CURT NICKISCH: Is that where a lot of the annoyance with jargon comes from – being on the outside?

ANNE CURZAN: I think the annoyance with business jargon, in particular, comes from a few different places. Certainly, one of them is going to be people who feel like they’re on the outside. One of them is a concern, and I think sometimes a fair concern, that jargon is euphemistic. So you’ll hear people worry about euphemisms like “restructure,” which they’ll say is kind of business jargon, but really it means that you’re letting people go. And they’ll say, “letting people go” is a euphemism for firing people.

Another place is that people complain about new words a lot, wherever those new words are coming from. People complain about the new words that are coming out of social media, pop culture, out of slang, and they say, young people are ruining the language. For hundreds and hundreds of years, people have complained about new words. That seems to be one of our responses to new words.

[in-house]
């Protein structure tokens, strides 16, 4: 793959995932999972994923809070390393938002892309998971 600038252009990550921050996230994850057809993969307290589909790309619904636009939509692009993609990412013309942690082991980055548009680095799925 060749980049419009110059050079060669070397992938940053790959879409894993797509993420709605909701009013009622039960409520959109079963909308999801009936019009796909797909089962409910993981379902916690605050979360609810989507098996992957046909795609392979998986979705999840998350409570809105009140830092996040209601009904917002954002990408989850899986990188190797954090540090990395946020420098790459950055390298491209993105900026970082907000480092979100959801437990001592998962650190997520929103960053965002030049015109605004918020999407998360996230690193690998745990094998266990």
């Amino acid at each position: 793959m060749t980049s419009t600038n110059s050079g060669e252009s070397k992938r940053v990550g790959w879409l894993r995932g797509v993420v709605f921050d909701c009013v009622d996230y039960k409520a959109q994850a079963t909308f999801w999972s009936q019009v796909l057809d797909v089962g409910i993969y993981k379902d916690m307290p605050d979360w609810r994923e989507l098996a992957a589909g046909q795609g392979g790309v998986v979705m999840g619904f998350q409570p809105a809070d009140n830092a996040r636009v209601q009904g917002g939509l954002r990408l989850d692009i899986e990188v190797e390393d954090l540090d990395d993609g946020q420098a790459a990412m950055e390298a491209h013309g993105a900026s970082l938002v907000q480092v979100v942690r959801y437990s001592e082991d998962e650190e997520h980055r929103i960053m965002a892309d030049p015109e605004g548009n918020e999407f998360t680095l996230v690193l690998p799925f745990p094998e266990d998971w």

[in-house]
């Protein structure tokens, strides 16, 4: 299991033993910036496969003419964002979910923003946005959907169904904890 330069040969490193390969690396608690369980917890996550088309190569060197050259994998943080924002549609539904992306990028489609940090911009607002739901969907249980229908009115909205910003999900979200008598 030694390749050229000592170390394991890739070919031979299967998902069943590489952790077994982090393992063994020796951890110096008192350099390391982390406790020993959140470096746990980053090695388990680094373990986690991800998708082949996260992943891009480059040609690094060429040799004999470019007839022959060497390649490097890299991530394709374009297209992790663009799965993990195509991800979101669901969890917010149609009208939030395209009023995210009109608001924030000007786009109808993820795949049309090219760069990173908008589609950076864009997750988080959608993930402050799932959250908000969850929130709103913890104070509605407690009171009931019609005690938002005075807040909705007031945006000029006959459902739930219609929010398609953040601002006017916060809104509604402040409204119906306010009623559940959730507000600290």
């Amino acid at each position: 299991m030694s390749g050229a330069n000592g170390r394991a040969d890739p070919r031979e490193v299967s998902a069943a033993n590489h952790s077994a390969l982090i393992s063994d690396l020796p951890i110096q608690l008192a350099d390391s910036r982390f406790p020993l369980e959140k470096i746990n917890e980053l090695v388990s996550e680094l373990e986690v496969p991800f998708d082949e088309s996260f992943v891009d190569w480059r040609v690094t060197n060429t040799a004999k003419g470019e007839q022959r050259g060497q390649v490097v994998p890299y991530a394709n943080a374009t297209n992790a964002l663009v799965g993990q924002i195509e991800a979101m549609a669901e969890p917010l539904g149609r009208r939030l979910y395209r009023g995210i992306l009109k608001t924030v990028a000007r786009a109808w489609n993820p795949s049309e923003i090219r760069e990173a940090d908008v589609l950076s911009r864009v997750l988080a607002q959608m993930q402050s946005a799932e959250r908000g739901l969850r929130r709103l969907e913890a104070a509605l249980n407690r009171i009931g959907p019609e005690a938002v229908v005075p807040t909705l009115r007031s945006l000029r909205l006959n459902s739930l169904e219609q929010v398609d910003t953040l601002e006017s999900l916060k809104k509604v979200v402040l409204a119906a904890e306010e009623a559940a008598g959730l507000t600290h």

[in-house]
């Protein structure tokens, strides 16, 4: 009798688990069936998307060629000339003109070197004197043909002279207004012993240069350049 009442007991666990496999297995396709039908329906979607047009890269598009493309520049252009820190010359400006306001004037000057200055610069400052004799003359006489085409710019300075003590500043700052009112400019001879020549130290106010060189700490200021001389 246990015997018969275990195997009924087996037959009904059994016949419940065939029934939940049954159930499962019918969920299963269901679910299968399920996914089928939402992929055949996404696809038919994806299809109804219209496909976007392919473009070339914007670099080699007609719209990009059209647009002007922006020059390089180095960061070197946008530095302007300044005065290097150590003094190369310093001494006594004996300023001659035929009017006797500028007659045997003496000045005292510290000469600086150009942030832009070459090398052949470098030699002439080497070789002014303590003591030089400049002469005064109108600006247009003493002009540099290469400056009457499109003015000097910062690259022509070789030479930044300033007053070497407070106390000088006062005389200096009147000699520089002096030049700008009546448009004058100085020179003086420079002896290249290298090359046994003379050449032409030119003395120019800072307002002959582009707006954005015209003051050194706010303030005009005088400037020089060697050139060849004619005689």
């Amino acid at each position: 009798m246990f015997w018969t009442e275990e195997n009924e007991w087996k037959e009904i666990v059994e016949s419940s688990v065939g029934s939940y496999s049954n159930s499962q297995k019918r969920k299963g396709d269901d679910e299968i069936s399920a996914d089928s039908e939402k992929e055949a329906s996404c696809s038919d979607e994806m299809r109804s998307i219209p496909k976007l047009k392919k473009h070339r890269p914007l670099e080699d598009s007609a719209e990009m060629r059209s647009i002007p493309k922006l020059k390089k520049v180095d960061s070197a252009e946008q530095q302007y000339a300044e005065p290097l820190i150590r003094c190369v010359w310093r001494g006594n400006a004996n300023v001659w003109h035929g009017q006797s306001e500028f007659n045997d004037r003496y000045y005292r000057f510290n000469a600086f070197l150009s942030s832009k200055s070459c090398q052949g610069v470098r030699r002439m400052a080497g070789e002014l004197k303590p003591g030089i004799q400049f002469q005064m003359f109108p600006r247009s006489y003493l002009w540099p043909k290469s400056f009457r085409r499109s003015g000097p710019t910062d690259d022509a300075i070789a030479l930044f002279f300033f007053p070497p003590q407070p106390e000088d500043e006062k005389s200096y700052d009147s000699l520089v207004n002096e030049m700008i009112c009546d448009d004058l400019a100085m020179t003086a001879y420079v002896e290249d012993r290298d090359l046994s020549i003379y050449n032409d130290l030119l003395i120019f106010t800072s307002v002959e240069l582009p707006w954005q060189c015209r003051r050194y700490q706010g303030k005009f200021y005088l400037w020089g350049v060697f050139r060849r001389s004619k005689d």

Honestly, I think another thing that people – when they complain about business language, they’re voicing a bigger worry about the role of business in the world. And I think that when people worry that business jargon has come into our everyday lives and is taking over, that part of what they’re expressing is a worry that the influence of business has become outsized.

CURT NICKISCH: Those are all really interesting reasons. I wonder if there’s also something about the culture of business that seems to inflate the use of jargon, because, you know, I think a lot of people recognize that there is a point to jargon, but at some point people just start using these words and using them all the time, and then they just sound like they don’t even have to be using them, but it becomes this kind of either bro-ish or insidery culture that seems conflated to some people.

ANNE CURZAN: Yes. Absolutely, and I’ve seen that when you look up business jargon on the web, you’ll see these things, “11 Bits of Jargon That Make You Sound Stupid.” And I think, “I don’t know that that’s actually what people mean.” I think they’re using the word stupid just as a way to express disapproval.

You’re right, I think, that business language, that business culture, is a place where you see a lot of novelty in language. And there are lots of reasons for that, including branding and innovation, and that can be reflected in the language. We don’t need as many synonyms in English as we have. And yet, all those synonyms clearly do some kind of work for us.